It's right there in the photo: a spacious, tough, thoroughly modern, exceedingly capable sport/utility vehicle. You're forgiven if all you can see is a svelte station wagon. There's magic at work here.
For the first time since any of us can recall, an automaker has claimed the Motor Trend Sport/Utility of the Year title two years in a row. Last fall, deftly balancing efficiency and size, the all-new 2009 Subaru Forester went home with the Golden Calipers trophy. For 2010, fighting off several tough adversaries-and undoubtedly some unspoken but very real bias among our judges against repeat winners-Subaru's new, fourth-generation Outback scored a decisive 10-1 victory in the final voting.
Some vehicles arrive at our annual "Of the Year" competitions (car, SUV, truck) staking early claims to a win via bulging engine muscle, beguiling gizmos, fashion-runway sheetmetal. The Outback isn't one of those. In fact, it slipped nearly unnoticed through our early walkarounds; the pre-drives chatter seemed to focus elsewhere-the ZDX's spaceship lines, the Q5's comparison test-winning moves, the Lincoln's mighty yet efficient EcoBoost V-6. But then, one by one, our test drivers took the Outback into the field. And the buzz began to shift. Once again, it seemed, Subaru was successfully reshaping the very definition of "sport/utility vehicle"-melding the multi-mission prowess of true SUVs with the driving refinement, fuel-frugality, and easy access of wagons and sedans. Once again, our judges began taking extra notes.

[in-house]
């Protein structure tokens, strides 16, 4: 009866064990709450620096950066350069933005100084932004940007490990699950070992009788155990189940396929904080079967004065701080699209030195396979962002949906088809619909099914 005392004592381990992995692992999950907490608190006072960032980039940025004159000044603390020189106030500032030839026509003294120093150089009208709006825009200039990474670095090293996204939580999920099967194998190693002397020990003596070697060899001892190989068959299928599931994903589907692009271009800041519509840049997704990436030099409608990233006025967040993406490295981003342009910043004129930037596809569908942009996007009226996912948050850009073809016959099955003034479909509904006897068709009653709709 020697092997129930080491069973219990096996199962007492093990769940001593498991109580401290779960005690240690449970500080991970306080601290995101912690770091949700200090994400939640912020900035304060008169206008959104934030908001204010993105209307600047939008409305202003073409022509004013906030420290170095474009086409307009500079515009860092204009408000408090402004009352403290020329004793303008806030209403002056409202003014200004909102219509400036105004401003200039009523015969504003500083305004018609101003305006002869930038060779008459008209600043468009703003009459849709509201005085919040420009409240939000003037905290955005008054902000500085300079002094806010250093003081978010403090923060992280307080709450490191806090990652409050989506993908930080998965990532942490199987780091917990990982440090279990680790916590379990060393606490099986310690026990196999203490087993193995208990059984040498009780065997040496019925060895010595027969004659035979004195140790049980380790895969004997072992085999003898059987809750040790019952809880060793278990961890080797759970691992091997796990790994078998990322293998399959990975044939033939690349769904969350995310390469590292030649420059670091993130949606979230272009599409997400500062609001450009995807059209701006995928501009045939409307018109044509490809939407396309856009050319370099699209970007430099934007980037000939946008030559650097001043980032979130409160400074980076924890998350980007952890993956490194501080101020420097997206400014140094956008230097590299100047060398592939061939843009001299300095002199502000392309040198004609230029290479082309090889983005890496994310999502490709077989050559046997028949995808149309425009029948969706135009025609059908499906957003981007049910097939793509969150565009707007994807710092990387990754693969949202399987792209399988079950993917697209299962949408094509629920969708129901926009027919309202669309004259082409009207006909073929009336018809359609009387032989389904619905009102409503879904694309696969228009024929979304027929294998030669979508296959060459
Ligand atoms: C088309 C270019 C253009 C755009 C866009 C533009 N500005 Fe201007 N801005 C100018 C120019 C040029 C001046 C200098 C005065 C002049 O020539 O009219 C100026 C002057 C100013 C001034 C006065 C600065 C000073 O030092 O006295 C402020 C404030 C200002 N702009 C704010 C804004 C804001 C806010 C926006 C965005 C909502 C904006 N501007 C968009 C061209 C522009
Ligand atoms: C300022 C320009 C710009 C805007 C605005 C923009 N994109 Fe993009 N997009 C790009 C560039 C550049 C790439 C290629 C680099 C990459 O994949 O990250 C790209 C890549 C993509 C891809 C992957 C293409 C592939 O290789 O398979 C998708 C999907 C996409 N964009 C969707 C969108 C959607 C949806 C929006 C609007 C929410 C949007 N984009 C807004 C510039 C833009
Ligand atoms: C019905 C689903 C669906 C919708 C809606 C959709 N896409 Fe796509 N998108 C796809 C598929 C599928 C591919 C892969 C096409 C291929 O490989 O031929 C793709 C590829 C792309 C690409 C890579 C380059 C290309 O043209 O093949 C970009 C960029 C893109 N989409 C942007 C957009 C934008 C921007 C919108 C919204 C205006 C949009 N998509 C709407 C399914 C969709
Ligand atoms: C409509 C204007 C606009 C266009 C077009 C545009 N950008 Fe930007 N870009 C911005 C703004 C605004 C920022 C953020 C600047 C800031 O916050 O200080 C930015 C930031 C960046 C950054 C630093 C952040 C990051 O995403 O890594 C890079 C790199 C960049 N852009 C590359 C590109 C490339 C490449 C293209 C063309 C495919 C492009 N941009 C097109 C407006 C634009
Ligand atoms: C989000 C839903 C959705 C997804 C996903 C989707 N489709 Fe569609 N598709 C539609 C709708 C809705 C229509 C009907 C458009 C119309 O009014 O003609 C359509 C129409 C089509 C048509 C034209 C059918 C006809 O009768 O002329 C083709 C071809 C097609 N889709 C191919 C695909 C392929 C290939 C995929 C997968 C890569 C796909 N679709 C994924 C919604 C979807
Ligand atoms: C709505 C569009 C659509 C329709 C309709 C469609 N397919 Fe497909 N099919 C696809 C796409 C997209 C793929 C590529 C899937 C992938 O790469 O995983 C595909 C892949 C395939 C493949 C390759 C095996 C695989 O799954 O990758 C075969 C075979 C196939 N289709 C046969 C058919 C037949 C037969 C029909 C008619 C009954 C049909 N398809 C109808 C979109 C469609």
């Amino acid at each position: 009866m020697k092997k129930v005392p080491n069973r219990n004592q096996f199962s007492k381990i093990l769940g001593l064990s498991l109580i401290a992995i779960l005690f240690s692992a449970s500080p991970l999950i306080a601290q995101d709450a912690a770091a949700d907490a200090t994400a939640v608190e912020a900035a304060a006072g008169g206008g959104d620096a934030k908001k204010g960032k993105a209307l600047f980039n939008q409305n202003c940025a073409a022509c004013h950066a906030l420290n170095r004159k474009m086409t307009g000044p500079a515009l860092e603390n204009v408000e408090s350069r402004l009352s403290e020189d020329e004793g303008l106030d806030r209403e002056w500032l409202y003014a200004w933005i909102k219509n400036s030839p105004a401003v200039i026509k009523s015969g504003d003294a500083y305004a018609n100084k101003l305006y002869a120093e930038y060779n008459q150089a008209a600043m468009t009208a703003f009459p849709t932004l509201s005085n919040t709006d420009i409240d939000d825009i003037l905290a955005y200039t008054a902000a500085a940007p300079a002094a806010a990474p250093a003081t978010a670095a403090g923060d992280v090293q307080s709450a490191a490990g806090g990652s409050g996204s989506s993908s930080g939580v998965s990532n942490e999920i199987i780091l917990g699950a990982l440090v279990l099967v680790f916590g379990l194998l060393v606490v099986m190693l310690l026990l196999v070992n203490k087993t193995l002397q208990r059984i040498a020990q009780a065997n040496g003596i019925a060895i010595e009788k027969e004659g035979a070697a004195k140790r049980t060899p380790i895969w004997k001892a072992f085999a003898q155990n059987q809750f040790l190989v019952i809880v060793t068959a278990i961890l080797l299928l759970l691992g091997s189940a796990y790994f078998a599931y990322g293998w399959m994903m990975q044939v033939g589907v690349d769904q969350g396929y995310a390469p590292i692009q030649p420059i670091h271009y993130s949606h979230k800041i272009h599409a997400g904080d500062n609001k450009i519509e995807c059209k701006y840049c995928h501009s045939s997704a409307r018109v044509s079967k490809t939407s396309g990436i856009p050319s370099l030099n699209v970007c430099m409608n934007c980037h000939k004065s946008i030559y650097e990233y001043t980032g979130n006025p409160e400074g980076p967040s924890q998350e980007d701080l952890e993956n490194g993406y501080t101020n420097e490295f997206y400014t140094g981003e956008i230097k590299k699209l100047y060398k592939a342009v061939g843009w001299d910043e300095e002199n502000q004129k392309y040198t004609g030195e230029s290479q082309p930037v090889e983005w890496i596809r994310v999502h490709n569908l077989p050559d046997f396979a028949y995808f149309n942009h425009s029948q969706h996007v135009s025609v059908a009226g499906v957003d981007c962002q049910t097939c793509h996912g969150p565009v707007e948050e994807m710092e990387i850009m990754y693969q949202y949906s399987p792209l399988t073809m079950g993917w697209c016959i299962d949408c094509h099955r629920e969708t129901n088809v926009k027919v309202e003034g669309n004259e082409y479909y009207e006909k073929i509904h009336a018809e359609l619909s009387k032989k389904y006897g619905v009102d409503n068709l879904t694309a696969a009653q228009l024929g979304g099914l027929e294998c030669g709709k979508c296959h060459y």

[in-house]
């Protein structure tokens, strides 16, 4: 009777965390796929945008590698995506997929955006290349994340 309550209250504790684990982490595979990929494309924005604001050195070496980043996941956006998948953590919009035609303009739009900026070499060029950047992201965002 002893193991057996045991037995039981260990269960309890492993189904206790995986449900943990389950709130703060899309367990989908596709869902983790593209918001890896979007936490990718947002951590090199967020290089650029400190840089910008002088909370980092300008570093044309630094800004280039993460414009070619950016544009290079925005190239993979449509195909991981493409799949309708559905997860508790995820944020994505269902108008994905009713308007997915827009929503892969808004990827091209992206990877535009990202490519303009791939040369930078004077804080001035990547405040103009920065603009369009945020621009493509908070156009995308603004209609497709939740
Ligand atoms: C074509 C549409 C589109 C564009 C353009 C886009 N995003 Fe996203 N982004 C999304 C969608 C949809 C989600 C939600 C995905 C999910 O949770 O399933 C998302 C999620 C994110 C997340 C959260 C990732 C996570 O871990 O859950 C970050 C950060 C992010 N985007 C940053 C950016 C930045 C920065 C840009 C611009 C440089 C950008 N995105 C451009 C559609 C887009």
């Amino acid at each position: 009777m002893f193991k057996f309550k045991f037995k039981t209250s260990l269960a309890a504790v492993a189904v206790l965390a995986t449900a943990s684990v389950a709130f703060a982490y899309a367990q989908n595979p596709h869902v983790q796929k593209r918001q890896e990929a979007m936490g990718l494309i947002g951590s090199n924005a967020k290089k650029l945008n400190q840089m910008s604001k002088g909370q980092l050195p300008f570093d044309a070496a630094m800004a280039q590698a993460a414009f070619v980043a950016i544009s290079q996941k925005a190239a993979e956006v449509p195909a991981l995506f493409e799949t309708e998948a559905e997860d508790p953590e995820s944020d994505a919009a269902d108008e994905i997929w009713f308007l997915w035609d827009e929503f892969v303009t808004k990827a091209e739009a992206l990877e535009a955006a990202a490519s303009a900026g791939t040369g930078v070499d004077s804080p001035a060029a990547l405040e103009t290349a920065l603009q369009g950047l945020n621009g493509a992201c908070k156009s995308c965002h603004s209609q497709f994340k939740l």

In the U.S., the Legacy Outback wagon is now gone (it'll still be sold in Japan and elsewhere), replaced by this bigger, sleeker rig that drops the Legacy name altogether. The 2010 Outback platform is new, 2.8 inches longer in wheelbase, shoulders broader by two inches, front and rear overhangs nipped by two inches each to enhance off-road attacks. Though the overall package is shorter than its predecessor, interior room is up seven percent (thanks in part to a raised roof)-and rear-seat legroom climbs by a conspicuous four inches. "Roomy back seat-lots of legroom and headroom," writes Ron Kiino. "Huge cargo hold too. At 34.3/71.3 cubic feet (back seat up/down), it's got more cargo room than the Terrain and Equinox twins." Maximum cargo capacity, in fact, tops both a "classic SUV" like the Jeep Grand Cherokee and Toyota's big "it's-not-a-crossover-it's-a-car" Venza (see chart on page 4).